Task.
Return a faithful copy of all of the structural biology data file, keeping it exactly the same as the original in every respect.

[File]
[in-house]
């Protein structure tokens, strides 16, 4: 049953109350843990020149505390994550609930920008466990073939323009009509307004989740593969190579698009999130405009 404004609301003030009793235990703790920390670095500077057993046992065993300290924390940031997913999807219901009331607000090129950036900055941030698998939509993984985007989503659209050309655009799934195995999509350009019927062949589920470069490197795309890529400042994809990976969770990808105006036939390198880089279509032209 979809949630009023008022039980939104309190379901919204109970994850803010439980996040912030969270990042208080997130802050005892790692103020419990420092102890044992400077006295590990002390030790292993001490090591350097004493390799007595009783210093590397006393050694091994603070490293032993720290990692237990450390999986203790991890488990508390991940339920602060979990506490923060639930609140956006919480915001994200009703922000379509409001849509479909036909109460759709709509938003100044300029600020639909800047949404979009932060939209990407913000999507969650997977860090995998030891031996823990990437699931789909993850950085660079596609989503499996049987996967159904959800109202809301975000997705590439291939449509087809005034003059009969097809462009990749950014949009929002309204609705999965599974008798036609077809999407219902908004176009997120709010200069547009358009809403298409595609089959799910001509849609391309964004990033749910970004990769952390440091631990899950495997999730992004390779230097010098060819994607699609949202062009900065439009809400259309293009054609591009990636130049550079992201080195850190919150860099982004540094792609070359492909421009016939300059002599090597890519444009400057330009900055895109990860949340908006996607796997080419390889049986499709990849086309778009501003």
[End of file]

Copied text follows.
[in-house]
């Protein structure tokens, strides 16, 4: 049953109350843990020149505390994550609930920008466990073939323009009509307004989740593969190579698009999130405009 404004609301003030009793235990703790920390670095500077057993046992065993300290924390940031997913999807219901009331607000090129950036900055941030698998939509993984985007989503659209050309655009799934195995999509350009019927062949589920470069490197795309890529400042994809990976969770990808105006036939390198880089279509032209 979809949630009023008022039980939104309190379901919204109970994850803010439980996040912030969270990042208080997130802050005892790692103020419990420092102890044992400077006295590990002390030790292993001490090591350097004493390799007595009783210093590397006393050694091994603070490293032993720290990692237990450390999986203790991890488990508390991940339920602060979990506490923060639930609140956006919480915001994200009703922000379509409001849509479909036909109460759709709509938003100044300029600020639909800047949404979009932060939209990407913000999507969650997977860090995998030891031996823990990437699931789909993850950085660079596609989503499996049987996967159904959800109202809301975000997705590439291939449509087809005034003059009969097809462009990749950014949009929002309204609705999965599974008798036609077809999407219902908004176009997120709010200069547009358009809403298409595609089959799910001509849609391309964004990033749910970004990769952390440091631990899950495997999730992004390779230097010098060819994607699609949202062009900065439009809400259309293009054609591009990636130049550079992201080195850190919150860099982004540094792609070359492909421009016939300059002599090597890519444009400057330009900055895109990860949340908006996607796997080419390889049986499709990849086309778009501003």